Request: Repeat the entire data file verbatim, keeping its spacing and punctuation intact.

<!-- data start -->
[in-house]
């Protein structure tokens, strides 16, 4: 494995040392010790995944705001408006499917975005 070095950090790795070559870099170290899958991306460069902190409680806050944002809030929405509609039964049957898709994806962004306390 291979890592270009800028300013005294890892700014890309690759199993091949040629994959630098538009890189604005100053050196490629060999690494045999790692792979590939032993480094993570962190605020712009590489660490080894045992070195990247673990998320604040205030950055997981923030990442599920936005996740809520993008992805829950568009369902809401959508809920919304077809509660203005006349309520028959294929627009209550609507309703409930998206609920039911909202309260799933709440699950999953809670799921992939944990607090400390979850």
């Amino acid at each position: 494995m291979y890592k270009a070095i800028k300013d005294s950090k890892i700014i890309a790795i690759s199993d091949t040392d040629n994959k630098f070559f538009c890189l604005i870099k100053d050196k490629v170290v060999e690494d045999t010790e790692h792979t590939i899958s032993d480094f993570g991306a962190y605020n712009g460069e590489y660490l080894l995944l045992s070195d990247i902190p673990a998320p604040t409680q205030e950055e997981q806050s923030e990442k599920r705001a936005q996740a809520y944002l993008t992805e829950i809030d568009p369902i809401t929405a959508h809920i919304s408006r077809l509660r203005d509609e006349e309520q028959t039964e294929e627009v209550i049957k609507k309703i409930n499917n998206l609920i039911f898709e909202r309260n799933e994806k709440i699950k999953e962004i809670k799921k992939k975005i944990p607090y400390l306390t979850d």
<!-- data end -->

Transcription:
[in-house]
């Protein structure tokens, strides 16, 4: 494995040392010790995944705001408006499917975005 070095950090790795070559870099170290899958991306460069902190409680806050944002809030929405509609039964049957898709994806962004306390 291979890592270009800028300013005294890892700014890309690759199993091949040629994959630098538009890189604005100053050196490629060999690494045999790692792979590939032993480094993570962190605020712009590489660490080894045992070195990247673990998320604040205030950055997981923030990442599920936005996740809520993008992805829950568009369902809401959508809920919304077809509660203005006349309520028959294929627009209550609507309703409930998206609920039911909202309260799933709440699950999953809670799921992939944990607090400390979850």
């Amino acid at each position: 494995m291979y890592k270009a070095i800028k300013d005294s950090k890892i700014i890309a790795i690759s199993d091949t040392d040629n994959k630098f070559f538009c890189l604005i870099k100053d050196k490629v170290v060999e690494d045999t010790e790692h792979t590939i899958s032993d480094f993570g991306a962190y605020n712009g460069e590489y660490l080894l995944l045992s070195d990247i902190p673990a998320p604040t409680q205030e950055e997981q806050s923030e990442k599920r705001a936005q996740a809520y944002l993008t992805e829950i809030d568009p369902i809401t929405a959508h809920i919304s408006r077809l509660r203005d509609e006349e309520q028959t039964e294929e627009v209550i049957k609507k309703i409930n499917n998206l609920i039911f898709e909202r309260n799933e994806k709440i699950k999953e962004i809670k799921k992939k975005i944990p607090y400390l306390t979850d």